Supporters of anti-coup activists gather outside a police station in Bangkok on June 24, 2015 (AFP)
Supporters of anti-coup activists gather outside a police station in Bangkok on June 24, 2015 (AFP)
Supporters of anti-coup activists gather outside a police station in Bangkok on June 24, 2015 (AFP)

BANGKOK (30 JUNE 2015) – The United Nations Human Rights Office for South East Asia (OHCHR) urges the Government to promptly drop criminal charges against students who have been arrested in Bangkok for peacefully demonstrating in public and release them from custody. It further urges the Government to review its use of laws that limit freedom of expression and freedom of assembly in line with its obligations under international human rights law.

On  26 June, police and soldiers arrested 14 students in Bangkok based on a warrant  issued  by  the military court for allegedly inciting unrest under section  116  of  the  Criminal Code. The charges relate to a demonstration held  by  the  students  at  the  Democracy Monument in Bangkok on 25 June. Section 116 carries a maximum sentence of seven years in prison.

The  students  already  had  arrest warrants issued against them for having conducted  peaceful  demonstrations  in  Bangkok and Khon Kaen on 22 May to mark the first anniversary of the coup d’état, allegedly in breach of Order No.  3/2015  of  the  National Council for Peace and Order (NCPO). The NCPO Order  prohibits  political  gatherings  of  more  than  five people with a maximum sentence of six months in prison.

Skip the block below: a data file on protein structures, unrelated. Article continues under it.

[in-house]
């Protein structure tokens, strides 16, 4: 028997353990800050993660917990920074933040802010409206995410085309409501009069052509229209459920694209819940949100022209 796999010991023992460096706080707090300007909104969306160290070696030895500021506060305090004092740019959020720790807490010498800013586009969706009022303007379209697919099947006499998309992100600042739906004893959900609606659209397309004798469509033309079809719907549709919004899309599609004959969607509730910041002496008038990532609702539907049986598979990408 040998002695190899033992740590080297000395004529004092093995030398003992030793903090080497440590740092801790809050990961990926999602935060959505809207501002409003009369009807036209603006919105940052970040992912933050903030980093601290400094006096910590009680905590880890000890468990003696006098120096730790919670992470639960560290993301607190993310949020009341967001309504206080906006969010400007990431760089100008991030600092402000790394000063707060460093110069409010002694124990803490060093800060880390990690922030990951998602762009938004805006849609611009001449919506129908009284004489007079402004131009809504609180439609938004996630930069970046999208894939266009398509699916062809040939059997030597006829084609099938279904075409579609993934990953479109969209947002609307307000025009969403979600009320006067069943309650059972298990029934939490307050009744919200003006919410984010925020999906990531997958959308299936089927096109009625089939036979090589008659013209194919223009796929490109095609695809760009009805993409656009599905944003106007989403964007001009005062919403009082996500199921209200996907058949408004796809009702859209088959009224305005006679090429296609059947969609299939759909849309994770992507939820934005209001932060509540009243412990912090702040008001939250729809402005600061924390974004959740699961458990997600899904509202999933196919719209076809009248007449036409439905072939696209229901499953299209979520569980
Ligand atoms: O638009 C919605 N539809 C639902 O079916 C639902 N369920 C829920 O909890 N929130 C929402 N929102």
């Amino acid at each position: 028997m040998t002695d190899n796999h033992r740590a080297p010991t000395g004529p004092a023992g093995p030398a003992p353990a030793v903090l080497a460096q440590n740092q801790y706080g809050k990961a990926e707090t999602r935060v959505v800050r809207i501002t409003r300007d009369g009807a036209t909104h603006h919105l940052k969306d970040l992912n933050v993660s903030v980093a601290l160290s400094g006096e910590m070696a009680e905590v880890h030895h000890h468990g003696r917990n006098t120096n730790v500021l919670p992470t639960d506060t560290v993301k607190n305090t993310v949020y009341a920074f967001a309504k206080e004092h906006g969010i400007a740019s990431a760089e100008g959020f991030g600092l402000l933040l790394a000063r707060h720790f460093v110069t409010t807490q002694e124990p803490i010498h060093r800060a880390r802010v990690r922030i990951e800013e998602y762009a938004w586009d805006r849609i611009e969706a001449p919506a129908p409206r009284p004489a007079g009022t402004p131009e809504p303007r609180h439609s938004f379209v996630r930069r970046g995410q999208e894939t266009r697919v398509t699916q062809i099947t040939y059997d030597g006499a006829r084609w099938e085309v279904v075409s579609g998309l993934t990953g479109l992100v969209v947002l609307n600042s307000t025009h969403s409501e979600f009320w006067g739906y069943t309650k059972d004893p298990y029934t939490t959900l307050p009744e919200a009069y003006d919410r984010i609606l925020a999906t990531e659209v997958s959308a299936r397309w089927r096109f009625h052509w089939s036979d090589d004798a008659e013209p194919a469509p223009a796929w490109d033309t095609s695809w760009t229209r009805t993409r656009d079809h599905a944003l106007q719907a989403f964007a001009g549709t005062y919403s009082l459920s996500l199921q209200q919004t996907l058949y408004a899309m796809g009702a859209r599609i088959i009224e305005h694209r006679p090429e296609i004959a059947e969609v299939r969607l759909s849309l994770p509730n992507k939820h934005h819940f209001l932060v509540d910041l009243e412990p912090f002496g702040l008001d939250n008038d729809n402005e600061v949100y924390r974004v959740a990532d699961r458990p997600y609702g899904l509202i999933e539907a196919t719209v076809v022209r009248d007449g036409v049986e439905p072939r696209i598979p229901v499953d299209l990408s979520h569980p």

Another  two  students appeared at the military court in Bangkok on 29 June for   breaching   the   NCPO   order   for  participating  in  the  22  May demonstrations. One reported himself to the police on 22 June and was later released  on  bail.  The  other student was arrested at hospital based on a warrant while she was receiving medical treatment.

As  a  state  party  to  the  International Covenant on Civil and Political Rights,  Thailand  has  the  obligation  to  uphold the right to freedom of expression  (article  19)  and  the  right  to freedom of peaceful assembly
(article 21). Although both articles allow the rights to be restricted, any restriction  has  to  be  by  law,  necessary  for a legitimate purpose and proportional  to  achieve  the  need.  OHCHR  is  concerned  that  criminal prosecutions  for  peaceful  assembly and expression that carry long prison terms are not necessary or proportional.

On  23  May  2014,  a  day  after  the coup d’état, the United Nations High Commissioner  for Human Rights publicly expressed serious concern about the restrictions  on  fundamental  freedoms  imposed  by  the NCPO, adding that freedom of expression and freedom of assembly are particularly important in
resolving  difficult political issues through dialogue and debate. Now more than one year on, despite pledges by the Government to promptly restore the rule of law, restrictions on fundamental freedoms remain in place.

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